As far as I recall, each kid was a representation of a different historical people, and so were each of a different ethnicity. This would match the point that the kids all looked different.

People had stopped being born (leading to the post-apocalyptic world) because

Humanity was going to be restarted (I think) under the auspices of the winning pantheon - since they had all stopped believing in the gods, in modern times especially, wiping them out and starting over with a civilization completely under their thumb from the start was more convenient or something.

There was definitely an expectation (at least by the aged humans still alive) that the kids, being kids and "clearly" young enough to be from after the point where kids had stopped being born - or at least of reproducing age given that they're teenagers - and thus would somehow fix things and restore humanity. Obviously whether this happens or not is a plot point.

I recall a specific scene where there is a group that has a child, just one, who was born quite late after the cutoff point. The group had a semi-religious belief she was some sort of sign or savior that would restore humanity, even though they were not sure how (she was born incapable of reproduction, and the actual problem was no kids, so no obvious fix). Actually, the whole setup was a joke on one of the pantheon's parts, giving false hope for amusement.

A picture of the cover of the first book


The Chrysalids, first published in 1955 by British writer John Wyndham.

The Chrysalids - Book Cover

An undetermined number of years into the future, post-apocalypse rural Labrador has become a warmer and more hospitable place than it is at present. The inhabitants of Labrador have vague historical recollections of the "Old People", a technologically advanced civilisation which existed long ago and which they believe was destroyed when God sent "Tribulation" to the world to punish their forebears' sins. The society that has survived in Labrador is loosely reminiscent of the American frontier during the 18th century, with a level of technology in use similar to the Amish of the present-day United States.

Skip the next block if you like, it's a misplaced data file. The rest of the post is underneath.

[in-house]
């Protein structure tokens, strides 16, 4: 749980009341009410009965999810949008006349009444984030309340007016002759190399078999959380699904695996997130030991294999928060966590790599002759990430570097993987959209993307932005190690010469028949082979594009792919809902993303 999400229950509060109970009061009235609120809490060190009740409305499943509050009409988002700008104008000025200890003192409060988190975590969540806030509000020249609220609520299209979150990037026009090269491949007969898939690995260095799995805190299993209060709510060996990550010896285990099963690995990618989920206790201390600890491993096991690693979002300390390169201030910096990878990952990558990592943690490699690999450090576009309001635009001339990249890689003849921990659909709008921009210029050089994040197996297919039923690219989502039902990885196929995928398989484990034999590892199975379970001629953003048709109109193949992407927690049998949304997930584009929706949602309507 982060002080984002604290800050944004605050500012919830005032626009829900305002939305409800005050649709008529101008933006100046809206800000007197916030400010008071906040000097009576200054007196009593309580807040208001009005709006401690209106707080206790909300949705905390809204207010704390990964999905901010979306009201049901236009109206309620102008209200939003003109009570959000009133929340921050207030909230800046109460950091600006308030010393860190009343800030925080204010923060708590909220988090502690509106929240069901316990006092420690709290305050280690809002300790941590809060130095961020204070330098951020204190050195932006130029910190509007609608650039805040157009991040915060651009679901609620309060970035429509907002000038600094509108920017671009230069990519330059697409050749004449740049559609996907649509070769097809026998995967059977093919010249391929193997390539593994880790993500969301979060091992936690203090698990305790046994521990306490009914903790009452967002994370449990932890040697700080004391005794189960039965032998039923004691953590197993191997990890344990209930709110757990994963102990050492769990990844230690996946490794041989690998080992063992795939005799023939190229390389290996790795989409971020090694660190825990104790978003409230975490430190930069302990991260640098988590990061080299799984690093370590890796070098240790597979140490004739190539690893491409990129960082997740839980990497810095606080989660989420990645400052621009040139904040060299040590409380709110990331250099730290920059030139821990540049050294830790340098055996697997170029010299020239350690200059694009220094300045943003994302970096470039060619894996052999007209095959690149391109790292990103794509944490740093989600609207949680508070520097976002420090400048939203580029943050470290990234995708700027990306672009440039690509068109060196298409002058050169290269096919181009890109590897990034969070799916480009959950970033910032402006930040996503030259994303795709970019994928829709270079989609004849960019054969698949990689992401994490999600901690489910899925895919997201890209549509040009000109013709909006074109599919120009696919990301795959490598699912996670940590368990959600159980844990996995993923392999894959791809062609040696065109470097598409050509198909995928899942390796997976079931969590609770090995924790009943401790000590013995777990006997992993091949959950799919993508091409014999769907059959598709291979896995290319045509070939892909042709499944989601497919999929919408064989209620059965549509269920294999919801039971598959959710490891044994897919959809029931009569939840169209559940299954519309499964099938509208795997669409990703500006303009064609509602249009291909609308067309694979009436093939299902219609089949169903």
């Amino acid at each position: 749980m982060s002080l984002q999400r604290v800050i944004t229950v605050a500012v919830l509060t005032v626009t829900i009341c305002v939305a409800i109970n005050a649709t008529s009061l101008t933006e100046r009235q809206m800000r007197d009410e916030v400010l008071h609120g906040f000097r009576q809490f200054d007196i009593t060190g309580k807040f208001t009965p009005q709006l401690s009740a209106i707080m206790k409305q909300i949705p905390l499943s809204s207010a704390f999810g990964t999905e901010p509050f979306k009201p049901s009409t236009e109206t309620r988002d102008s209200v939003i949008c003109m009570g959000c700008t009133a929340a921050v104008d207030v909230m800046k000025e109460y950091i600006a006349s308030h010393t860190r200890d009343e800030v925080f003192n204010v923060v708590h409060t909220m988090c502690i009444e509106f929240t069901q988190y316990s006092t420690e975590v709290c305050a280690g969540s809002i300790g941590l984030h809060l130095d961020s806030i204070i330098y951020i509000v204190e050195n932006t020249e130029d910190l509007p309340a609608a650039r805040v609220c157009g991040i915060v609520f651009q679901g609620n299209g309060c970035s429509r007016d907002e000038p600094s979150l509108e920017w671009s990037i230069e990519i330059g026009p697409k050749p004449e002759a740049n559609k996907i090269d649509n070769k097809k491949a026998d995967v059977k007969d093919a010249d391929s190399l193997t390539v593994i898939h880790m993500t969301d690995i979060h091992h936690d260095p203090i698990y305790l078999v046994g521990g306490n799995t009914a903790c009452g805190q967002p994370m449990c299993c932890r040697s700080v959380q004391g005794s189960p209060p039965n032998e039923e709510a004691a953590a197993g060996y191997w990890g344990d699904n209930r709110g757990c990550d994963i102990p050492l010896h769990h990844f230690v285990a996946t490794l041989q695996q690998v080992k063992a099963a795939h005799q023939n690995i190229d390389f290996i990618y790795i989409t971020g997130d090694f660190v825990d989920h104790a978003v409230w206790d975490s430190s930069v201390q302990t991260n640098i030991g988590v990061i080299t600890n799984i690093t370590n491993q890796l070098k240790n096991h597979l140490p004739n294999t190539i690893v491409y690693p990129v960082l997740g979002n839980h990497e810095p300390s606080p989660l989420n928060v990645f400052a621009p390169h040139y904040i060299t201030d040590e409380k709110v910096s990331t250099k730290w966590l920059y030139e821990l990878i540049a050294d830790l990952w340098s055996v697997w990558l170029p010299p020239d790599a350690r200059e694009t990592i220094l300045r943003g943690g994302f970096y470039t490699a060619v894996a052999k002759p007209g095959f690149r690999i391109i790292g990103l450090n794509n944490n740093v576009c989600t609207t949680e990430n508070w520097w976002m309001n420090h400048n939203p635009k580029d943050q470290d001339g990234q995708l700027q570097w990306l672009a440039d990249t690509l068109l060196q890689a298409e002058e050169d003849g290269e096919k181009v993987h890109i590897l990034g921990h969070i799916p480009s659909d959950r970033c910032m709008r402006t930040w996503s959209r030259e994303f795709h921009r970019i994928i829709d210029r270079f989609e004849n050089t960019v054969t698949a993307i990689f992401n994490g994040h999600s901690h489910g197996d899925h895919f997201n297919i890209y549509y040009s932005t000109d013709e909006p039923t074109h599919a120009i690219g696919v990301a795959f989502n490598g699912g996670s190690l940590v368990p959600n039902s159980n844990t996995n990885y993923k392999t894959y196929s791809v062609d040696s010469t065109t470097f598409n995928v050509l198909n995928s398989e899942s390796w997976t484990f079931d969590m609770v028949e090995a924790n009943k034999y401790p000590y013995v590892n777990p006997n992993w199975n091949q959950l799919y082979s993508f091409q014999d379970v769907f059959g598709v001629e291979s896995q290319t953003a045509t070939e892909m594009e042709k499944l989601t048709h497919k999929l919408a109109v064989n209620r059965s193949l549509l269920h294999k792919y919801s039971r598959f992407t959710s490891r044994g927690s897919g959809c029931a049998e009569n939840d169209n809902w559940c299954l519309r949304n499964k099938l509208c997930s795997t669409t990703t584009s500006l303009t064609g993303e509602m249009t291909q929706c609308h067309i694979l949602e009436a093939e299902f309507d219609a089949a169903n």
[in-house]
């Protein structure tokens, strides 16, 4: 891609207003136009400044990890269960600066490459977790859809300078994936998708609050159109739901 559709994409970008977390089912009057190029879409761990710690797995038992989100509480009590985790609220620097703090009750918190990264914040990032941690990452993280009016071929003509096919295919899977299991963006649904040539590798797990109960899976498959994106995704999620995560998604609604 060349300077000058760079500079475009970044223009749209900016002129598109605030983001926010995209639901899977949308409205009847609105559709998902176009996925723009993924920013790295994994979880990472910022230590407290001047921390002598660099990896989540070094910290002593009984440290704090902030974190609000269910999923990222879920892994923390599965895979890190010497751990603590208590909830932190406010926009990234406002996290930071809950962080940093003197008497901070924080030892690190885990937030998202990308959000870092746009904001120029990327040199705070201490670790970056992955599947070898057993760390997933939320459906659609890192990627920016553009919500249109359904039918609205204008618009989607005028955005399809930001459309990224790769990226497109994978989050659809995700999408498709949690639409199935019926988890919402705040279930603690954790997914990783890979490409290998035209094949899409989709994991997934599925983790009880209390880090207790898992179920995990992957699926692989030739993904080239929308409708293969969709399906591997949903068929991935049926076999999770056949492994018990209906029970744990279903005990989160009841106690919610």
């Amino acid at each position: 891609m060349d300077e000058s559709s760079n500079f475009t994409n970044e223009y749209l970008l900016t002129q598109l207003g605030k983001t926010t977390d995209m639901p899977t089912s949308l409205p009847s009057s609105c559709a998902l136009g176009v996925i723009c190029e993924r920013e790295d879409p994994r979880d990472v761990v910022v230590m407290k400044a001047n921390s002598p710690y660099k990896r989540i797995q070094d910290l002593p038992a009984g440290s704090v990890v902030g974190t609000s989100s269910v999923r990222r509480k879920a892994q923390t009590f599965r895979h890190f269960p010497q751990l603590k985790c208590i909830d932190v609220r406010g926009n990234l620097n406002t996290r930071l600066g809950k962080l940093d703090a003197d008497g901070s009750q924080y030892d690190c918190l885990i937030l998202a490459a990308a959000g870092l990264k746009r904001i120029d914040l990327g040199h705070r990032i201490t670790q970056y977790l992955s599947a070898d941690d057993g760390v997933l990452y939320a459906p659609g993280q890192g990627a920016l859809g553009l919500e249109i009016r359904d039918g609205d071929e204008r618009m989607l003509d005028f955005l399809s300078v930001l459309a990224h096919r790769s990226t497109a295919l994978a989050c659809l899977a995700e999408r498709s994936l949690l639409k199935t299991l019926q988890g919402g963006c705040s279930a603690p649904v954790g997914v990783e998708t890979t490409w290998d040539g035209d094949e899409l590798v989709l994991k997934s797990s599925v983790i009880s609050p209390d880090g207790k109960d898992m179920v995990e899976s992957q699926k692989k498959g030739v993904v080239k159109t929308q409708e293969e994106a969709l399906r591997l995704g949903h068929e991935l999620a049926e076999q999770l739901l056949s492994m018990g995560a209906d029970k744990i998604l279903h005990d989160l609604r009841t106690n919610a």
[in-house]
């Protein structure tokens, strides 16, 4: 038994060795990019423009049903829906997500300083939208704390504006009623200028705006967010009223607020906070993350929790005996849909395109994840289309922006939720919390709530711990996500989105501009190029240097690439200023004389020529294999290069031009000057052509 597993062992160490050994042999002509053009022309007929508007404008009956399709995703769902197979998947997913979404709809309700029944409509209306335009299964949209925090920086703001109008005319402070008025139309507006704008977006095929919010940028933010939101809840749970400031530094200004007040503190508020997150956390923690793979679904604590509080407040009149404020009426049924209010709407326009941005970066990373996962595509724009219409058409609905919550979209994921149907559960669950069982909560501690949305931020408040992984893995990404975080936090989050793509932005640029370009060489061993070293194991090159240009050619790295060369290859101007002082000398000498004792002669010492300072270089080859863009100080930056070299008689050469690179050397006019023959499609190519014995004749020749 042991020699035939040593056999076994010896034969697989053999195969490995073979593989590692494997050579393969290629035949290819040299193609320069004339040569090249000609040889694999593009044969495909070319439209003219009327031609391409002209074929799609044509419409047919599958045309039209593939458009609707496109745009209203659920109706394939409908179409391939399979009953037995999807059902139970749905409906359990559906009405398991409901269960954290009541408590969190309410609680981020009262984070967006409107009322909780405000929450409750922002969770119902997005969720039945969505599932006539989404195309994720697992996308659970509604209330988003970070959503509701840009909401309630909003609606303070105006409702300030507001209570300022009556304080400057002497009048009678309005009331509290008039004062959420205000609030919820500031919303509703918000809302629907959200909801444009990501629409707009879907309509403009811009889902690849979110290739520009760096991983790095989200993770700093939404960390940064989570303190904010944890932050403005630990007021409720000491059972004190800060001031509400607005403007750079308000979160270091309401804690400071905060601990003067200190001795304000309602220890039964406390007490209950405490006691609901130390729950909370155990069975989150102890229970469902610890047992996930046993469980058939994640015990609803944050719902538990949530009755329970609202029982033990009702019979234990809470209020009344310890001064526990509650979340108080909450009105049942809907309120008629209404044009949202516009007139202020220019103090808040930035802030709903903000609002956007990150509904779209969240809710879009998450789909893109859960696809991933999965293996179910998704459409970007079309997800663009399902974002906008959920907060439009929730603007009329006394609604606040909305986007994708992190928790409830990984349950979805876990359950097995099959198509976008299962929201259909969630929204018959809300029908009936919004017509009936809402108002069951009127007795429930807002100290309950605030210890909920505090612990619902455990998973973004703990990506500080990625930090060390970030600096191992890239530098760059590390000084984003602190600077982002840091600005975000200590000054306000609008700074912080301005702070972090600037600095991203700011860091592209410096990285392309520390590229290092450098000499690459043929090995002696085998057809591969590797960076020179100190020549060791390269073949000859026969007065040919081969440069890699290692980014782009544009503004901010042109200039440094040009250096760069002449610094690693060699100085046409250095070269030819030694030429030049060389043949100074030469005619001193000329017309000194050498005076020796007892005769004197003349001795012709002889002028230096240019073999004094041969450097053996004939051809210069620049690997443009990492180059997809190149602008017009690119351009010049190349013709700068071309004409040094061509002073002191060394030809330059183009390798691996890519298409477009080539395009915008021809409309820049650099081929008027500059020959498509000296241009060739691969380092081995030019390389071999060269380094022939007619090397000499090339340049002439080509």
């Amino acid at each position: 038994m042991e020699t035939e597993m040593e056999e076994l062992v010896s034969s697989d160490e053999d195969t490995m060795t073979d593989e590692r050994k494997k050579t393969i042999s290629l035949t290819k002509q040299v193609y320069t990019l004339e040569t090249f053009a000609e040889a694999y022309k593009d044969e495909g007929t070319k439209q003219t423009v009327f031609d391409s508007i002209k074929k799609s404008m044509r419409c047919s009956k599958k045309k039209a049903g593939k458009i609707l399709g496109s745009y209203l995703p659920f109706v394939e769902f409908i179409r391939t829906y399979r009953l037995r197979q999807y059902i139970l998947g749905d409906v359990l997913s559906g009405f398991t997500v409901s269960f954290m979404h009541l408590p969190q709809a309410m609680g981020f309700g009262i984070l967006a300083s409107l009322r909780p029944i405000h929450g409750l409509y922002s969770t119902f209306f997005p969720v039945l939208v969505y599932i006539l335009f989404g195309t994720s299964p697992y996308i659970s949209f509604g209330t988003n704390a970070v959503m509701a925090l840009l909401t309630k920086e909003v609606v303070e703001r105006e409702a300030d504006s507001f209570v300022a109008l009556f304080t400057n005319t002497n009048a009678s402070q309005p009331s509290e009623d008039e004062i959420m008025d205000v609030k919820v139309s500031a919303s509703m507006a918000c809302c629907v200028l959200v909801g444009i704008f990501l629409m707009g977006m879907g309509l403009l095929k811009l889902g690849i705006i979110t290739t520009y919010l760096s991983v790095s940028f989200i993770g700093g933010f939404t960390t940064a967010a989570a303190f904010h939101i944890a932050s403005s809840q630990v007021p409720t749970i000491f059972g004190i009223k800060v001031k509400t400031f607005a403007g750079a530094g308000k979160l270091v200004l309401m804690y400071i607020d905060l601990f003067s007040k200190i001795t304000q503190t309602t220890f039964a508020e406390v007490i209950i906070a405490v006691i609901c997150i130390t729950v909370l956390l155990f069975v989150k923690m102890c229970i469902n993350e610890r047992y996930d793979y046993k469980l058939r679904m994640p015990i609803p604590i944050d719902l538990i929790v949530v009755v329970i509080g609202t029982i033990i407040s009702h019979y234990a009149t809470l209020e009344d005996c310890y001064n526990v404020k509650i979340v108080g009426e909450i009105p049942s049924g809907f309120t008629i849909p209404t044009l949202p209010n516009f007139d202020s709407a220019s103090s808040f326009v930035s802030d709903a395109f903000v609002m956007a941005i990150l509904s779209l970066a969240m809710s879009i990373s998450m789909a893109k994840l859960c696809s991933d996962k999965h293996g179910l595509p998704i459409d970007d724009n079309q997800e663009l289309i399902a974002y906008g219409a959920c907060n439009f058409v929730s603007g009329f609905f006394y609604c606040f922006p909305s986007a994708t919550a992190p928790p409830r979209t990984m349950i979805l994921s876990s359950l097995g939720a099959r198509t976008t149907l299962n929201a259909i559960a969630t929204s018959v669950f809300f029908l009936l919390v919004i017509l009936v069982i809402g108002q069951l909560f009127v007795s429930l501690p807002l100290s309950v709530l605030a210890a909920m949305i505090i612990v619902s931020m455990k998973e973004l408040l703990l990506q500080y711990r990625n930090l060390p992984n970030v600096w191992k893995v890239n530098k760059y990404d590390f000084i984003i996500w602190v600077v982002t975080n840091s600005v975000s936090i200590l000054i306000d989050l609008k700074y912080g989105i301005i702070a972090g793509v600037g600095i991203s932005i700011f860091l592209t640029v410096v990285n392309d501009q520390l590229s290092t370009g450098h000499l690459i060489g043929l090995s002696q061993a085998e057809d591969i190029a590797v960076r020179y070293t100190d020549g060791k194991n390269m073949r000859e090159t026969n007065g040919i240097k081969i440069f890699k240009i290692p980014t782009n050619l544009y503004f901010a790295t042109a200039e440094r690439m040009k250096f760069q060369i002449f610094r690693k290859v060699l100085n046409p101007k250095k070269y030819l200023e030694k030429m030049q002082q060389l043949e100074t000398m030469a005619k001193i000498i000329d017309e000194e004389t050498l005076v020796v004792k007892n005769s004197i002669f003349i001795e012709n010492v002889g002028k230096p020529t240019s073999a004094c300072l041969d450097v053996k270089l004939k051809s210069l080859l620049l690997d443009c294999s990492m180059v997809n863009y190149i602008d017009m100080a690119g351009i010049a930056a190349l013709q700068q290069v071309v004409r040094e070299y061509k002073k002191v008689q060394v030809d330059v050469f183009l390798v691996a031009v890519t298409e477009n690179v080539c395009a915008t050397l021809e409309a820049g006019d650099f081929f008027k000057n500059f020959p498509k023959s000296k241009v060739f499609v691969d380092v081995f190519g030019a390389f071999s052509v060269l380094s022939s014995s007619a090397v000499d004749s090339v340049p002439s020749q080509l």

David and a few other children in the district harbour their own invisible mutation: they have telepathic abilities. The group are initially supported, advised and protected by David's moderate Uncle Axel, who comes to know about the group through some unguarded chattering when David is still small. Uncle Axel goes so far in his protection as to kill the husband of one of the group who was abusing his telepath wife, and about to blackmail the rest of the group.

  • Not very likely; the only match is in the post-apocalyptic bit. – SQB Jun 20 '17 at 16:05

This reminds me of a Japanese anime movie, Harmagedon: Genma taisen (1983) also known as Harmagedon: The Great Battle with Genma.

From IMDb:

A Transylvanian princess, a Japanese high school student and a 2000 year old warrior are selected to be part of a small force of powerful psionic warriors assembled to be the defenders of Earth against a nihilistic alien entity bent on pure total cosmic destruction.

  • 1
    That is a post-apocalyptic series with very different characters, but many of them are not children and I can find no indication that these were released in book form. – FuzzyBoots Nov 19 '14 at 13:49